Wednesday, 7 November 2012

Dizraeli and the Small Gods - Jazz Café Camden, London

First published on in November 2012.

Dizraeli and the Small Gods
Jazz Café Camden, London
3rd November 2012

Through the chatter of the capacity audience of the Jazz Café breaks a quiet but harsh sound. As the crowd hush, a bagpiper wearing a balaclava and rabbit ears makes his way to the stage, heralding a short a cappella piece in five-part harmony from the rest of the band. If any of the crowd were under the impression this was going to be a straight-up hip-hop gig, this introduction should have been enough to silence such thoughts.

Dizraeli and the Small Gods play folk and hip-hop, occasionally separately, but most times in perfect harmony with each other as well as any other style that takes their fancy, from modern jazz to drum-and-bass to Turkish music. Usually a seven-piece, each member of the band is highly talented and creative within their role, with members coming from hip-hop, folk, classical and jazz backgrounds variously. Tonight, however, the band were eight: missing their violist Jules Arthur, the Small Gods featured both of their regular bassists Bellatrix (who also happens to be the UK female beatbox champion) and Nathan Feddo and introduced Philippe Barnes, the above-mentioned rabbit piper who also contributed versatile flute and keys.

Throughout their whopping hour and forty minute-long set, the Small Gods switched between dancey and chilled, joyous and sorrowful, playing with the emotions of the audience before building the mood up for the grand finale, a raucous and extended edition of the band’s single ‘Never Mind’, whose launch (as well as the group’s signing to Afro Celt Simon Emmerson’s ECC Records) the gig was based around.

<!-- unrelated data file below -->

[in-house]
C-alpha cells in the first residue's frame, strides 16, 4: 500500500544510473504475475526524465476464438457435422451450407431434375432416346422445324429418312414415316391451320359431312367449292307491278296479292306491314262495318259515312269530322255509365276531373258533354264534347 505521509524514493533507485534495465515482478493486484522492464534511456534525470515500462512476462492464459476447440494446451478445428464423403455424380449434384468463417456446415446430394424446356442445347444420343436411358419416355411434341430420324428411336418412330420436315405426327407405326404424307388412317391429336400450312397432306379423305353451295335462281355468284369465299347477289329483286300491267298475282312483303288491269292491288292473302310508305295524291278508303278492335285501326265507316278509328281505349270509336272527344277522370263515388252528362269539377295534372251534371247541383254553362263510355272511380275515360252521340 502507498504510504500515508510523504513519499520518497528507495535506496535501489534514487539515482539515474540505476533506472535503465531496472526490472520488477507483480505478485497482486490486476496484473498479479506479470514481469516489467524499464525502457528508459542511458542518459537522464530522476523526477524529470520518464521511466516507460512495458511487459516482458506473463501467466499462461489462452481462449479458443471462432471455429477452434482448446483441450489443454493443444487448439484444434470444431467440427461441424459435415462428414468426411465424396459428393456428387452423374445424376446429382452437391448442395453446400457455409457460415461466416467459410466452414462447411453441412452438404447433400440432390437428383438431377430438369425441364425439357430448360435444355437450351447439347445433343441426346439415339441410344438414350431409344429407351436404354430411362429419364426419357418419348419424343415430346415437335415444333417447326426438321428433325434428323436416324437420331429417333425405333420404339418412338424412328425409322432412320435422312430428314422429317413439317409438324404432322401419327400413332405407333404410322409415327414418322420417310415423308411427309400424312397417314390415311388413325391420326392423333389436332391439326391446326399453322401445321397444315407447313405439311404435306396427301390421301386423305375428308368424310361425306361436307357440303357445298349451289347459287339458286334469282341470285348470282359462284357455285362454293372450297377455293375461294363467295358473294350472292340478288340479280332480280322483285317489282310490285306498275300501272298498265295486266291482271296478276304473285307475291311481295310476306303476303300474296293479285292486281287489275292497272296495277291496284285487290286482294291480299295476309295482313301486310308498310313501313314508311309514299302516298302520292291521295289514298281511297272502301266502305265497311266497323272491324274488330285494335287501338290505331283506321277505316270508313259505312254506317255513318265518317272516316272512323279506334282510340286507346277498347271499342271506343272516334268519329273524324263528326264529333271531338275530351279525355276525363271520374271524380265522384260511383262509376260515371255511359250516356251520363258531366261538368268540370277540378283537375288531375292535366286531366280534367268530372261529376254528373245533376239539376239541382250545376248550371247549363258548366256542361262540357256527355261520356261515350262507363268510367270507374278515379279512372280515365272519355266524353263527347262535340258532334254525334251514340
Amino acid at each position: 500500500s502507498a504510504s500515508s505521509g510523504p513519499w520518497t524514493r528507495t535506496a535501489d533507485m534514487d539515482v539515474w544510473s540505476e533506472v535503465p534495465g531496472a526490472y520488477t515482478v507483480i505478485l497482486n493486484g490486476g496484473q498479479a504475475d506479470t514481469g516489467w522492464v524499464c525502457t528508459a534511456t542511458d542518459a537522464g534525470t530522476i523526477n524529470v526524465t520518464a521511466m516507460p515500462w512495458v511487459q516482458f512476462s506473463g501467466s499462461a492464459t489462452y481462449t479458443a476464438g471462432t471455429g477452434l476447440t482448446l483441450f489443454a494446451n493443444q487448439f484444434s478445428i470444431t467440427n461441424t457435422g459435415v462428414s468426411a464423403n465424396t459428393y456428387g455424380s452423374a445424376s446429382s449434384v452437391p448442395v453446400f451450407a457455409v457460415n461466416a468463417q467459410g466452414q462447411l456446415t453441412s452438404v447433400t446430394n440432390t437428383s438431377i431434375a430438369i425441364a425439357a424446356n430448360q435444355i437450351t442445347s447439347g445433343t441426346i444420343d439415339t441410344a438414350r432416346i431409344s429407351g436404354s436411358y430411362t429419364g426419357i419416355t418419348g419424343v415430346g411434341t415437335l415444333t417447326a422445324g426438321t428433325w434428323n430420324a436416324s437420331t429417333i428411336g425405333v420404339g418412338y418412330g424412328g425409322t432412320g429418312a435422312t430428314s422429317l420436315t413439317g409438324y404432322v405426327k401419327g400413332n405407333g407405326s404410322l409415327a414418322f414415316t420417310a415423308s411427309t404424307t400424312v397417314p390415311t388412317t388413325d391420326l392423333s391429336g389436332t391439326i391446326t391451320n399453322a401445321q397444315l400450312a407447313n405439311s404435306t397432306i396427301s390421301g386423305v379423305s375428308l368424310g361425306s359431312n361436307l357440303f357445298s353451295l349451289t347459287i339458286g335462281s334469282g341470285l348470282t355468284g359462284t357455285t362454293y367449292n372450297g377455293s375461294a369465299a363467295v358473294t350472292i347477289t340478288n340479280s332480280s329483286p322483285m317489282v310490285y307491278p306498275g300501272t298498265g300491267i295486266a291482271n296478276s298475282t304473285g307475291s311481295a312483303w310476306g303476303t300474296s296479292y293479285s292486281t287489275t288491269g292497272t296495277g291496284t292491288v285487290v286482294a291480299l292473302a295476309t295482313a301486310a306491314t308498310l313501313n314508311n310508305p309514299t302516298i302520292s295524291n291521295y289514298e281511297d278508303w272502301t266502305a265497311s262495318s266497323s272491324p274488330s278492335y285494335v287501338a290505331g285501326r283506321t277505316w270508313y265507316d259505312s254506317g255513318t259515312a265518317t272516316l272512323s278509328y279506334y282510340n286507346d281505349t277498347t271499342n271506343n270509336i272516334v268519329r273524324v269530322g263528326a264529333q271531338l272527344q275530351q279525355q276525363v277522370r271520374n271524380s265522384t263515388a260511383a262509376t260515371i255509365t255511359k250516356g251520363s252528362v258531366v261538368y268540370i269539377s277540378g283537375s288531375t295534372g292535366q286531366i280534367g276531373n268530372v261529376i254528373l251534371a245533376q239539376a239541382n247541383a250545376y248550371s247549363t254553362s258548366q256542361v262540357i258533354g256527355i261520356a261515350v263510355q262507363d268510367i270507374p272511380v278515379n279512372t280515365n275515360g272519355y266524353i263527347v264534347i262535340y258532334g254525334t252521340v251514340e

Dizraeli himself said in a 2010 interview that “rap is a subgenre of poetry – poetry isn’t necessarily rap, but rap is necessarily poetry”, and at this gig he seemed determined to prove it, slipping seamlessly from full band pieces to often off-mic poems and then further blurring the division between the two forms by spinning yarns over the Small God’s accompaniment. Indeed, a highlight of the set was a solo spoken word version of ‘Maria’, a heart-breaking and beautiful modern-day folk story from the group’s debut album Engurland (City Shanties) which was joined spontaneously by almost the entire audience during the sung refrain – just one of many spine-tingling moments of the concert, along with ‘White Rum’, a tale of love between two cheating parties, and basically any time songbird Cate Ferris opened her mouth.

Joining the Small Gods for their piece ‘Sailor’ was Cambridge-based rapper Jam Baxter. Although Baxter’s verses are as witty and intelligent as Dizraeli’s, he seemed to lack the musicality that really makes the Small Gods frontman stand out from the crowd. Nevertheless, Baxter’s contribution went down well with the ever-appreciative crowd.

Dizraeli and the Small Gods are often referred to as one of Britain’s most ‘exciting’ young acts, and it’s certainly true, as well as ‘intelligent’, ‘funny’ and ‘musically-gifted’. Keep your eyes peeled for these guys, you won’t regret it.